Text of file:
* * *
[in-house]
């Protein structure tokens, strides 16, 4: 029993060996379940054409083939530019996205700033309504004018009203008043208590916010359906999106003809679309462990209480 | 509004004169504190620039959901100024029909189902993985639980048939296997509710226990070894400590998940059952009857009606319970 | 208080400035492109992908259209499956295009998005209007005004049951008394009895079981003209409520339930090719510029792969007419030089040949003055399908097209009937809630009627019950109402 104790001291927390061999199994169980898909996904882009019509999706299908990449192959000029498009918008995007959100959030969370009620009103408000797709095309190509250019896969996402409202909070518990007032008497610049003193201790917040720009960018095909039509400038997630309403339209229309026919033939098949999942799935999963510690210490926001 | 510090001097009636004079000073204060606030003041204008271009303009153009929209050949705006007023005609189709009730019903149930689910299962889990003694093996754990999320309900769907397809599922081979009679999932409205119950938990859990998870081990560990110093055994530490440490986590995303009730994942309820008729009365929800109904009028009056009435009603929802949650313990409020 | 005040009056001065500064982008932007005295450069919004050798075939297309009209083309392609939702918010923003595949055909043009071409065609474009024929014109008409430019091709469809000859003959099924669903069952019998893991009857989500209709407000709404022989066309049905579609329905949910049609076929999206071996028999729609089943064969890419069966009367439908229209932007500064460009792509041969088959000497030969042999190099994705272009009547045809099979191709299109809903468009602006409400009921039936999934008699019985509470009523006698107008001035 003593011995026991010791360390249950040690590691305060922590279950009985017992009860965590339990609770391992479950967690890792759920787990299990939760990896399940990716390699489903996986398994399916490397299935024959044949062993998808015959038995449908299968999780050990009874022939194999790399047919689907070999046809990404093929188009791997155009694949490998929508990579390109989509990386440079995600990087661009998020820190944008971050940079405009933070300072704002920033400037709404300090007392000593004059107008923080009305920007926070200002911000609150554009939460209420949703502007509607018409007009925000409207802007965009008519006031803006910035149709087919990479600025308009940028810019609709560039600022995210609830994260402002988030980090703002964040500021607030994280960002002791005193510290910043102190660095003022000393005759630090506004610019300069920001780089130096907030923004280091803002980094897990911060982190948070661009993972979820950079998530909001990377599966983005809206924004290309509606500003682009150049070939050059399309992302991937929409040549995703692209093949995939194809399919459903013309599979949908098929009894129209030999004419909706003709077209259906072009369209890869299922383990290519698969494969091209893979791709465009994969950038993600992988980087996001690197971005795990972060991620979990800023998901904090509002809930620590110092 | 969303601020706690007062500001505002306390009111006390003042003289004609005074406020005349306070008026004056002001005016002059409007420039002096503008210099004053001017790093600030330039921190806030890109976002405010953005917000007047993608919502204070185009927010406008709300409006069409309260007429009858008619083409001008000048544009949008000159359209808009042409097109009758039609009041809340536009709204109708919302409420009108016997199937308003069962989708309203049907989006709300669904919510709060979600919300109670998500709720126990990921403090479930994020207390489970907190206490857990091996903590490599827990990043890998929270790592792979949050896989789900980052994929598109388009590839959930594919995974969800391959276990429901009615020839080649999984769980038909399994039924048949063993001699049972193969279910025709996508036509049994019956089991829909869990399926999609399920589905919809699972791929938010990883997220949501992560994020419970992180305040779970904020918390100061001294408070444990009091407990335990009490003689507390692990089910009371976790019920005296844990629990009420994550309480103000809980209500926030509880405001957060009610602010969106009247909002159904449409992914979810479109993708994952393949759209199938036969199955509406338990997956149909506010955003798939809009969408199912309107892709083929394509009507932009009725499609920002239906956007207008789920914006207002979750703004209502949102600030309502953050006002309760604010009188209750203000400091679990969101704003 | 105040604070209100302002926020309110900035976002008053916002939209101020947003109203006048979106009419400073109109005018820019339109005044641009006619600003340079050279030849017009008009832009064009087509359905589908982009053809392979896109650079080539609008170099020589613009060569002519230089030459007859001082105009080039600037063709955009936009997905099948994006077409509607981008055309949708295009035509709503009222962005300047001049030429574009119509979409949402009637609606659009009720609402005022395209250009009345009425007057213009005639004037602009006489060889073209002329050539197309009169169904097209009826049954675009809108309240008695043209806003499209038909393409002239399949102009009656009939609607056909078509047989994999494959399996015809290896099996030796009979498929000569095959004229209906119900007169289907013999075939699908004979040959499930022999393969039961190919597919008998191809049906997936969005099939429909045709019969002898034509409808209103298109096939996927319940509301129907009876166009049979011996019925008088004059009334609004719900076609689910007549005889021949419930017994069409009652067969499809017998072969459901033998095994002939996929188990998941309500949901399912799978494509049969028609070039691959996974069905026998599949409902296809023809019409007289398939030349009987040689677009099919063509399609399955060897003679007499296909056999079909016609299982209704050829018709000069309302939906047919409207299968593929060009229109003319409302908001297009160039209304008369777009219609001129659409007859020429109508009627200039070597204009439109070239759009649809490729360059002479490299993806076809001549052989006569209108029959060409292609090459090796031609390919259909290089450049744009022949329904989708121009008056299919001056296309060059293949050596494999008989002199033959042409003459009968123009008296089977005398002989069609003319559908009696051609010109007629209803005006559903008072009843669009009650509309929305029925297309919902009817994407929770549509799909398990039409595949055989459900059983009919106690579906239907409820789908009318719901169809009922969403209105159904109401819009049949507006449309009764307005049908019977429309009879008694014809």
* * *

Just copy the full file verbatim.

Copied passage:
[in-house]
């Protein structure tokens, strides 16, 4: 029993060996379940054409083939530019996205700033309504004018009203008043208590916010359906999106003809679309462990209480 | 509004004169504190620039959901100024029909189902993985639980048939296997509710226990070894400590998940059952009857009606319970 | 208080400035492109992908259209499956295009998005209007005004049951008394009895079981003209409520339930090719510029792969007419030089040949003055399908097209009937809630009627019950109402 104790001291927390061999199994169980898909996904882009019509999706299908990449192959000029498009918008995007959100959030969370009620009103408000797709095309190509250019896969996402409202909070518990007032008497610049003193201790917040720009960018095909039509400038997630309403339209229309026919033939098949999942799935999963510690210490926001 | 510090001097009636004079000073204060606030003041204008271009303009153009929209050949705006007023005609189709009730019903149930689910299962889990003694093996754990999320309900769907397809599922081979009679999932409205119950938990859990998870081990560990110093055994530490440490986590995303009730994942309820008729009365929800109904009028009056009435009603929802949650313990409020 | 005040009056001065500064982008932007005295450069919004050798075939297309009209083309392609939702918010923003595949055909043009071409065609474009024929014109008409430019091709469809000859003959099924669903069952019998893991009857989500209709407000709404022989066309049905579609329905949910049609076929999206071996028999729609089943064969890419069966009367439908229209932007500064460009792509041969088959000497030969042999190099994705272009009547045809099979191709299109809903468009602006409400009921039936999934008699019985509470009523006698107008001035 003593011995026991010791360390249950040690590691305060922590279950009985017992009860965590339990609770391992479950967690890792759920787990299990939760990896399940990716390699489903996986398994399916490397299935024959044949062993998808015959038995449908299968999780050990009874022939194999790399047919689907070999046809990404093929188009791997155009694949490998929508990579390109989509990386440079995600990087661009998020820190944008971050940079405009933070300072704002920033400037709404300090007392000593004059107008923080009305920007926070200002911000609150554009939460209420949703502007509607018409007009925000409207802007965009008519006031803006910035149709087919990479600025308009940028810019609709560039600022995210609830994260402002988030980090703002964040500021607030994280960002002791005193510290910043102190660095003022000393005759630090506004610019300069920001780089130096907030923004280091803002980094897990911060982190948070661009993972979820950079998530909001990377599966983005809206924004290309509606500003682009150049070939050059399309992302991937929409040549995703692209093949995939194809399919459903013309599979949908098929009894129209030999004419909706003709077209259906072009369209890869299922383990290519698969494969091209893979791709465009994969950038993600992988980087996001690197971005795990972060991620979990800023998901904090509002809930620590110092 | 969303601020706690007062500001505002306390009111006390003042003289004609005074406020005349306070008026004056002001005016002059409007420039002096503008210099004053001017790093600030330039921190806030890109976002405010953005917000007047993608919502204070185009927010406008709300409006069409309260007429009858008619083409001008000048544009949008000159359209808009042409097109009758039609009041809340536009709204109708919302409420009108016997199937308003069962989708309203049907989006709300669904919510709060979600919300109670998500709720126990990921403090479930994020207390489970907190206490857990091996903590490599827990990043890998929270790592792979949050896989789900980052994929598109388009590839959930594919995974969800391959276990429901009615020839080649999984769980038909399994039924048949063993001699049972193969279910025709996508036509049994019956089991829909869990399926999609399920589905919809699972791929938010990883997220949501992560994020419970992180305040779970904020918390100061001294408070444990009091407990335990009490003689507390692990089910009371976790019920005296844990629990009420994550309480103000809980209500926030509880405001957060009610602010969106009247909002159904449409992914979810479109993708994952393949759209199938036969199955509406338990997956149909506010955003798939809009969408199912309107892709083929394509009507932009009725499609920002239906956007207008789920914006207002979750703004209502949102600030309502953050006002309760604010009188209750203000400091679990969101704003 | 105040604070209100302002926020309110900035976002008053916002939209101020947003109203006048979106009419400073109109005018820019339109005044641009006619600003340079050279030849017009008009832009064009087509359905589908982009053809392979896109650079080539609008170099020589613009060569002519230089030459007859001082105009080039600037063709955009936009997905099948994006077409509607981008055309949708295009035509709503009222962005300047001049030429574009119509979409949402009637609606659009009720609402005022395209250009009345009425007057213009005639004037602009006489060889073209002329050539197309009169169904097209009826049954675009809108309240008695043209806003499209038909393409002239399949102009009656009939609607056909078509047989994999494959399996015809290896099996030796009979498929000569095959004229209906119900007169289907013999075939699908004979040959499930022999393969039961190919597919008998191809049906997936969005099939429909045709019969002898034509409808209103298109096939996927319940509301129907009876166009049979011996019925008088004059009334609004719900076609689910007549005889021949419930017994069409009652067969499809017998072969459901033998095994002939996929188990998941309500949901399912799978494509049969028609070039691959996974069905026998599949409902296809023809019409007289398939030349009987040689677009099919063509399609399955060897003679007499296909056999079909016609299982209704050829018709000069309302939906047919409207299968593929060009229109003319409302908001297009160039209304008369777009219609001129659409007859020429109508009627200039070597204009439109070239759009649809490729360059002479490299993806076809001549052989006569209108029959060409292609090459090796031609390919259909290089450049744009022949329904989708121009008056299919001056296309060059293949050596494999008989002199033959042409003459009968123009008296089977005398002989069609003319559908009696051609010109007629209803005006559903008072009843669009009650509309929305029925297309919902009817994407929770549509799909398990039409595949055989459900059983009919106690579906239907409820789908009318719901169809009922969403209105159904109401819009049949507006449309009764307005049908019977429309009879008694014809």